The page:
Relaxing in a luxury train’s dining car as it rumbles through the Andes while enjoying a meal cooked by one of the world’s top chefs, bumping into an elephant on the way to breakfast in the heart of Africa, and skimming across the icy waters off a remote Russian peninsula to get up close to walruses and brown bears.
These are just some of the experiences in store once you take the plunge and book that bucket-list trip you’ve been dreaming about.
After a lifetime of deferred gratification while you attain important qualifications, clamber up the career ladder and raise the kids, it can be difficult to believe you really can cut loose and explore the world. To be, as they say, footloose and fancy free.
The benefits of delayed gratification
The joy of travelling later in life is that you have the financial wherewithal to do it in style, coupled with a wealth of lifetime experiences that enhance everything you see and do. Like backpacking but much more rewarding. And comfortable.
For a trip to truly qualify as being bucket-list worthy, it should not only be of a certain duration – the longer the better; visit a certain number of destinations – the more the better; and be far flung – the farther-flung the better.
It should also touch something deep inside you, be a truly evocative and immersive experience. Threading a theme through your itinerary will add texture to the journey and let you discover more about your lifelong interests such as food, favourite authors, architecture, history or sport.
High-altitude cooking lesson in the Andes
One of my most special experiences was the luxury train trip through Peru on the newly launched Belmond Andean Explorer (Belmond was once the Orient-Express company).
We were captivated by watching the mighty Andean condors riding the thermals that soared up from the depths of Colca Canyon that plunged 4160m below us. Delighted when the train stopped atop a lonely mountain pass and world-famous chef Diego Munoz gave us an open-air demonstration of how to make ceviche. And fascinated to learn about life on a floating reed-island in Lake Titicaca.
Lions and lakeside ‘chimping’ in the heart of Africa
Nothing can quite prepare you for Africa. And those lucky enough to visit once often find themselves returning time and time again. The wildlife is obviously the initial attraction but there’s something elemental about the high skies, richly coloured earths and golden light that sets aglow something deep inside us.
I was lucky enough to stay at Nomad’s Chada Katavi camp, where at nighttime our cosy slumbers were lightly disturbed by the distant roaring of lions and an elephant trumpeting.
On my way to breakfast one morning the elephant that had been rustling around in the trees behind my luxuriously appointed tent emerged, stopping me in my tracks until he turned and strolled away.
Then a few days later we travelled by dhow to Greystoke Mahale on the shore of Lake Tanganyika, where we slept soundly in lakeside huts after a day spent “chimping”, Greystoke’s word for searching and observing some of our closest relations.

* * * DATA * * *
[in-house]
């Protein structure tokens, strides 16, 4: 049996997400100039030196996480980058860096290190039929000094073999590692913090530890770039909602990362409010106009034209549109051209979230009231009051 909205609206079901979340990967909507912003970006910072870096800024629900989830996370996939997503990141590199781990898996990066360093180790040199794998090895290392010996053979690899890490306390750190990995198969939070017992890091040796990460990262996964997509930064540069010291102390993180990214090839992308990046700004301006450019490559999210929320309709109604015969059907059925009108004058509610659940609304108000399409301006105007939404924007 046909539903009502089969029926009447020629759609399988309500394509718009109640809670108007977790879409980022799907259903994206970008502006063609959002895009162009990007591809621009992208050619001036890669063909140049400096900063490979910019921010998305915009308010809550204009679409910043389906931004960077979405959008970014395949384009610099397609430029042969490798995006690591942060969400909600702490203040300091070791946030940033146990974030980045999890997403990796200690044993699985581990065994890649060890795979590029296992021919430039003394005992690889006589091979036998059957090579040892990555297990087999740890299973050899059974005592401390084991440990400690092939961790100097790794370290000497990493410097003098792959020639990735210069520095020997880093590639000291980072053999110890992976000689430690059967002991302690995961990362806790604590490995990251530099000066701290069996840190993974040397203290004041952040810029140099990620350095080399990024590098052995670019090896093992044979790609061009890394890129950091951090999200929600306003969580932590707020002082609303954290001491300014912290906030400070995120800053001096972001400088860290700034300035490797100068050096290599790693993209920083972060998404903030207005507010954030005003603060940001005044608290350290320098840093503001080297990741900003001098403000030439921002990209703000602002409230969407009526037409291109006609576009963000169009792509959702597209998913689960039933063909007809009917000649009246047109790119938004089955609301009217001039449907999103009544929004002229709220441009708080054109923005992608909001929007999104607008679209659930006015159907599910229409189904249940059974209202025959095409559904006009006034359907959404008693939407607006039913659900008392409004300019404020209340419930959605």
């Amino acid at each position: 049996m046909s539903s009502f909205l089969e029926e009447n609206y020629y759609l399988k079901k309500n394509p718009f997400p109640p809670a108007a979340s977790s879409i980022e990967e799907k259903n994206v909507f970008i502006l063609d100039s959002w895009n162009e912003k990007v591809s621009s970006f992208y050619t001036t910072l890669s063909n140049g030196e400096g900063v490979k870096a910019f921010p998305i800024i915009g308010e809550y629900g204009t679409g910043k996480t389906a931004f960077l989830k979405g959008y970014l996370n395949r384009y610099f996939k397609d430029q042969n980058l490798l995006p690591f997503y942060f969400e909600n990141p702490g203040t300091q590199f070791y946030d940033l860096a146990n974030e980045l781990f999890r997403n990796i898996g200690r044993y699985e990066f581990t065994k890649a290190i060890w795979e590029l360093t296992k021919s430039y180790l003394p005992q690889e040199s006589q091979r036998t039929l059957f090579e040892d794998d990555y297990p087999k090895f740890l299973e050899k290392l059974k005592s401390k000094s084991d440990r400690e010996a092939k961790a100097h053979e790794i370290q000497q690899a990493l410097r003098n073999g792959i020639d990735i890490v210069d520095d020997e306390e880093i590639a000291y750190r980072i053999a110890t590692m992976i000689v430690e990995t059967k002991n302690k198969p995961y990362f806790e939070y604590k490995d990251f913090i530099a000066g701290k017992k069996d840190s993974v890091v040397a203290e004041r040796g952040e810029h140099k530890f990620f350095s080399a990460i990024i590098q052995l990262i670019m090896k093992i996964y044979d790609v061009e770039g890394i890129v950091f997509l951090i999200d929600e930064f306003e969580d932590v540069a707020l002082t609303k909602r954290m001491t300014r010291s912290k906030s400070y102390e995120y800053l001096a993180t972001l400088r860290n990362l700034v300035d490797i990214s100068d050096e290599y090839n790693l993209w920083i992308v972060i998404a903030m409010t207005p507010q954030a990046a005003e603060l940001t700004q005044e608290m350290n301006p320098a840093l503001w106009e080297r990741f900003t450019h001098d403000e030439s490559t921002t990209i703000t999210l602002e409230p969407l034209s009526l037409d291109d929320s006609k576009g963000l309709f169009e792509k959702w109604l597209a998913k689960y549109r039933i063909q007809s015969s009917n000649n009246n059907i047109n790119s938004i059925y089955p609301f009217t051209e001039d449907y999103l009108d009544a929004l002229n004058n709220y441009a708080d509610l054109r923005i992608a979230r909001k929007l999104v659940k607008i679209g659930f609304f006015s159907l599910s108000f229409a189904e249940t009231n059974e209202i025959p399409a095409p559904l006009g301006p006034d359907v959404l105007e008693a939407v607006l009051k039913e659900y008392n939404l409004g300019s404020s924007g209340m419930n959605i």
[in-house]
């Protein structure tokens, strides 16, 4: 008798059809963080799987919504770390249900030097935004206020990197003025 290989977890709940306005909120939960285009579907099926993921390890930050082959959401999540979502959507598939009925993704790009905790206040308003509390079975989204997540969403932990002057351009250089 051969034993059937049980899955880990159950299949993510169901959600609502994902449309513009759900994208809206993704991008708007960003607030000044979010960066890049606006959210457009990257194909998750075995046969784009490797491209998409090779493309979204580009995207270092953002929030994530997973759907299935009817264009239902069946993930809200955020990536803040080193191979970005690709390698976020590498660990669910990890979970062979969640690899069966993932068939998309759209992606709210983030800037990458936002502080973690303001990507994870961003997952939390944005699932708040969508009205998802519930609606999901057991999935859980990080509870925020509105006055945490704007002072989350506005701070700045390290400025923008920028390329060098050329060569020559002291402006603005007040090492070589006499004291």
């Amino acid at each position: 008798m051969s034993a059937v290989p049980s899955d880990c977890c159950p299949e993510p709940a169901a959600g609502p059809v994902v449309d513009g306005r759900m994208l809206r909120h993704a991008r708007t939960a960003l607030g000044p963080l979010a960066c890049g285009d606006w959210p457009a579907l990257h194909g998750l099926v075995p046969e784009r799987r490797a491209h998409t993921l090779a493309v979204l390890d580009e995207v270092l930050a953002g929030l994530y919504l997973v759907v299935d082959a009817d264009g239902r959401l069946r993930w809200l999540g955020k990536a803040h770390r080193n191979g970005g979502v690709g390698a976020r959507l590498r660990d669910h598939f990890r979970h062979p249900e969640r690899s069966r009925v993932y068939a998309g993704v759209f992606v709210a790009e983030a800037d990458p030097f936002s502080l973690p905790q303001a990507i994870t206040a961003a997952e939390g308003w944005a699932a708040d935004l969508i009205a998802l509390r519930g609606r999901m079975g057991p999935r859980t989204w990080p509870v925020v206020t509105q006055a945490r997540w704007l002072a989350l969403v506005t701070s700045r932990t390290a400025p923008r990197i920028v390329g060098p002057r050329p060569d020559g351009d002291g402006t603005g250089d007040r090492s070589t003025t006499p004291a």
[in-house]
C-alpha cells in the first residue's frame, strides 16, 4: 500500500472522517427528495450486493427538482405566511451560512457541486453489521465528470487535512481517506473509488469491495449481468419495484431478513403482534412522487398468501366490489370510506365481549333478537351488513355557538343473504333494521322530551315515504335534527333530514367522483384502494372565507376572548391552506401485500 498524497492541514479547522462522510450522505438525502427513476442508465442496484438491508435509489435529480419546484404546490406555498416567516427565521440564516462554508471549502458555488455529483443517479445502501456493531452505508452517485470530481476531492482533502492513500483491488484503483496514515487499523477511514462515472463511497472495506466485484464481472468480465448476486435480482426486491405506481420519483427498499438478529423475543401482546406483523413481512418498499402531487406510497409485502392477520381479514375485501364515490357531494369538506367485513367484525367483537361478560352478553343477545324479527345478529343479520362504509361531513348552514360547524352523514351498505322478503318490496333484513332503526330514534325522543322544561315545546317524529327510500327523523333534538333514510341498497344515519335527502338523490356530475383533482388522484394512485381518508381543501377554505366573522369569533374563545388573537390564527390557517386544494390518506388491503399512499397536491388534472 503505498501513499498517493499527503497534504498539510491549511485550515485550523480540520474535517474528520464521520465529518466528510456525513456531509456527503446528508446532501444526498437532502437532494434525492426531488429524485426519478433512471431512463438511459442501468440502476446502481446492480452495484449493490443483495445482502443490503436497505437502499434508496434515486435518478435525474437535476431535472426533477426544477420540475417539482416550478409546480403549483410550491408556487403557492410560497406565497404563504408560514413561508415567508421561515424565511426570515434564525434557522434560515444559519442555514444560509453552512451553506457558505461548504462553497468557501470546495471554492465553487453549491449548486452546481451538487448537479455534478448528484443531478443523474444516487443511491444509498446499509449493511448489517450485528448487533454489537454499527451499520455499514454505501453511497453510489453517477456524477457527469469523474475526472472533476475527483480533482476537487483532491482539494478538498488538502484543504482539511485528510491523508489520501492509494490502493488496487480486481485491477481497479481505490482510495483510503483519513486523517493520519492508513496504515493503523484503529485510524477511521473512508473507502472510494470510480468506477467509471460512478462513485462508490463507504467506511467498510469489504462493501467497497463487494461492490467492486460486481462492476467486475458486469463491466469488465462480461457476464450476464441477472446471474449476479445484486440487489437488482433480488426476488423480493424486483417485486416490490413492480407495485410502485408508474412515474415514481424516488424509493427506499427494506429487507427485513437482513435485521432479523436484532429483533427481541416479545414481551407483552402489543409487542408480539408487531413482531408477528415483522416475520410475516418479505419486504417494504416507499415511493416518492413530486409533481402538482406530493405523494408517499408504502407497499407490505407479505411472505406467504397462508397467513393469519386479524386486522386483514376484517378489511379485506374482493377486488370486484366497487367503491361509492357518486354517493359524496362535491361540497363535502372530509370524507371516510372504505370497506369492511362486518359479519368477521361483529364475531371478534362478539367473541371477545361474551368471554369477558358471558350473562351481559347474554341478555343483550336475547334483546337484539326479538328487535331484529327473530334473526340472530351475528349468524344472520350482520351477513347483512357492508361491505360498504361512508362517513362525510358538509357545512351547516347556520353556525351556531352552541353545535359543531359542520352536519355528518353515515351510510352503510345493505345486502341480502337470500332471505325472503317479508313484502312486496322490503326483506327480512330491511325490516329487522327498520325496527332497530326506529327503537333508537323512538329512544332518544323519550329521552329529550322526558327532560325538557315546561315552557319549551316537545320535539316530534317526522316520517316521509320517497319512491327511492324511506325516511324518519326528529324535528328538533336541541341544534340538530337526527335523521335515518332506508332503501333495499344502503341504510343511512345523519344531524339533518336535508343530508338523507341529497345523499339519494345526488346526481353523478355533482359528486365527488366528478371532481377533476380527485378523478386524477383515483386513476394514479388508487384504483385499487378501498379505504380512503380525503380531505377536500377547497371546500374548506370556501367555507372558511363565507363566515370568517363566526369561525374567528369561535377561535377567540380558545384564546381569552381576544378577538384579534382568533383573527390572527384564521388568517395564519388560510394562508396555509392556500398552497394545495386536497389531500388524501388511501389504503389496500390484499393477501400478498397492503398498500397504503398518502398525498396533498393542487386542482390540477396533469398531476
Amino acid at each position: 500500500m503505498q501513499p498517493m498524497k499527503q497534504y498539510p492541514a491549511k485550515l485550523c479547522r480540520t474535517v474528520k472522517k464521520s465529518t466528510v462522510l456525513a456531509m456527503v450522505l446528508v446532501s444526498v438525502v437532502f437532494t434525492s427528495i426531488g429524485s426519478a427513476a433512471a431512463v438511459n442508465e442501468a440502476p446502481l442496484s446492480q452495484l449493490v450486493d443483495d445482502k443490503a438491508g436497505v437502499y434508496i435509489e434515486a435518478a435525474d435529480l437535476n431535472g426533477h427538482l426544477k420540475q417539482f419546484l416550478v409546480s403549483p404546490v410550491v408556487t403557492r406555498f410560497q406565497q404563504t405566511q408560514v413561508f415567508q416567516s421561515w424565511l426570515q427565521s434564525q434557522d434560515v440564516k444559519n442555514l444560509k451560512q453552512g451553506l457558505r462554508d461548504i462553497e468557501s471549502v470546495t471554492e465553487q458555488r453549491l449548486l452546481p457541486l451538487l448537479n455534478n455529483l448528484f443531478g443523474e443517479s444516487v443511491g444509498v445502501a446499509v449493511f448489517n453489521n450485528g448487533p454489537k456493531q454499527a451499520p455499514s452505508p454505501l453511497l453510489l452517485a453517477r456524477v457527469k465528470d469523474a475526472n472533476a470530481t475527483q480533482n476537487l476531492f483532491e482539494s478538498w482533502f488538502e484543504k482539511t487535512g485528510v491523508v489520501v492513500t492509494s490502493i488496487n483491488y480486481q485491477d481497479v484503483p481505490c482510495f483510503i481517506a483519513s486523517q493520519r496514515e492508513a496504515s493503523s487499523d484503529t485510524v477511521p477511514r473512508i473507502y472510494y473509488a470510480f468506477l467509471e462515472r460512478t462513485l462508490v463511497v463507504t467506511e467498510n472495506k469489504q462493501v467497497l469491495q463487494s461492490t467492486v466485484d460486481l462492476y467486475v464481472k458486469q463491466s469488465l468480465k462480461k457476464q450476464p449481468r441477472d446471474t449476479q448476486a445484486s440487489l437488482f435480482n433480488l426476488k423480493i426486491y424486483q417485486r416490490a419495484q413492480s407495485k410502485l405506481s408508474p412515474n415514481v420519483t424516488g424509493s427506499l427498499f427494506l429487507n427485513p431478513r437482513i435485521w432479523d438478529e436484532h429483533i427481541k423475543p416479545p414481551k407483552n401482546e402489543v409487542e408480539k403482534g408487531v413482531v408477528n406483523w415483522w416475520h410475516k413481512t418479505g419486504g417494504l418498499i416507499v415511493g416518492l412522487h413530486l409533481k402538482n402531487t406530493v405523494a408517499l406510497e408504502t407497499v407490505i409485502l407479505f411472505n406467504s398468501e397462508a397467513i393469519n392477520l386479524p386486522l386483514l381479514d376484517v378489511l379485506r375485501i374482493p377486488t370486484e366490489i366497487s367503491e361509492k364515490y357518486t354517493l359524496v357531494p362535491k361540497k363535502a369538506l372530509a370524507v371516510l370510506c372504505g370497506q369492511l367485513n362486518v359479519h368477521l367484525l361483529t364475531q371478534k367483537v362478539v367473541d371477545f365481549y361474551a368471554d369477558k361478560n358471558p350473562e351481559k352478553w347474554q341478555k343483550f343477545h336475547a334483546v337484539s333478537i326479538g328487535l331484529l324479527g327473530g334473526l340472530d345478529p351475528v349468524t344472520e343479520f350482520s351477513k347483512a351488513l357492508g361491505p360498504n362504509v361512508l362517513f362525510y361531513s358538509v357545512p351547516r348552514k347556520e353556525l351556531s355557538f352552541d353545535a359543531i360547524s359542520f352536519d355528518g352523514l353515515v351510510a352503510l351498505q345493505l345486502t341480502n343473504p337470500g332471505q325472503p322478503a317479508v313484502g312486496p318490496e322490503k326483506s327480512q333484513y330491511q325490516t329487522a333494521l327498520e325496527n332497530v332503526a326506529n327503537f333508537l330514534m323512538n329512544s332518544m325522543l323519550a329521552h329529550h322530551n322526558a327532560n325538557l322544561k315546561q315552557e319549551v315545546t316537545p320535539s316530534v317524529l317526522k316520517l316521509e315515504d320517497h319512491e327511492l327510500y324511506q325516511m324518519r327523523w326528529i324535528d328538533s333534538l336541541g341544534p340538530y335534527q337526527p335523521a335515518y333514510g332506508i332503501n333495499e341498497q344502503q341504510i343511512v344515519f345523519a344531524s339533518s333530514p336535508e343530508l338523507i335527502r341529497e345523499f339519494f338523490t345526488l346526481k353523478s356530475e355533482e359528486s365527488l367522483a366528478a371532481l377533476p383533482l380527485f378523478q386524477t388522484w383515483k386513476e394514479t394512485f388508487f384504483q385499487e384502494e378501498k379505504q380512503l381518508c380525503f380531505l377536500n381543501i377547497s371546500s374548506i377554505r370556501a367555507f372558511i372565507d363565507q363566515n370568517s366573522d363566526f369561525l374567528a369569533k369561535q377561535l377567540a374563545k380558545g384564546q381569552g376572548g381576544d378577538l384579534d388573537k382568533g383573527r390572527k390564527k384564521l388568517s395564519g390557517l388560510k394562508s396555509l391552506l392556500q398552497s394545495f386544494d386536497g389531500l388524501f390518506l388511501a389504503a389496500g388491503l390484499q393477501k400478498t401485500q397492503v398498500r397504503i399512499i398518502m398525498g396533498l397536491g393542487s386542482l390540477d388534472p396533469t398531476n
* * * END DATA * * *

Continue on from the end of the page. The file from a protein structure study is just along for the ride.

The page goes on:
Whiskery walruses and gushing geysers
Expedition cruising is luxury cruising’s wilder, shaggier sibling. While perfectly comfortable and with plenty of excellent food, the emphasis is on accessing distant places rather than non-stop pampering.
That was why 10 years ago I booked myself on a voyage to the Land of Ice and Fire: the Kamchatka peninsula in Russia’s Far East. Zipping into remote bays on small inflatable craft we saw walruses huddled together on a rocky beach and bears clambering up grassy slopes.
Stepping ashore, we visited remote communities, including a gathering of nomadic reindeer herders and a sparsely inhabited island with military installations left over from the Cold war. And flew inland on an ageing military helicopter to the Valley of Geysers (no jokes please!), with some 90 geysers and hot springs.
A bucket-list trip is the one you’ve been mulling over on lengthy commutes, sketching out over a lifetime of dreary pointless meetings, and fantasising about at the end of routine annual holidays that are all too short.
Sometimes daydreams are destined to never be realised. But if it’s all possible, bear in mind a wise saying of German theologian Martin Luther, “How soon ‘not now’ becomes never,” and start making plans straightaway.
And a little extra
Others I am keen to sample are a South-American food safari, such as the Classic Safari Co’s “Gauchos and Gastronomy” extravaganza hosted by celebrated Australian chef Christine Manfield visiting Chile, Argentina and Peru.
Or a Captain’s Choice around-the-world journey by private jet, with exclusive experiences in eight destinations, including a gala evening on the Great Wall of China, a descent into a dormant Icelandic volcano, and dining under the stars in Samarkand’s majestic Registan Square.
And for something more intimate down at sea level, a South-East Asian luxury river cruise on a Pandaw small ship, a replica of one of Burma’s original Clyde-built steamers, handcrafted in teak and brass. Their ultra-shallow drafts allow passengers to access areas that larger vessels can’t reach.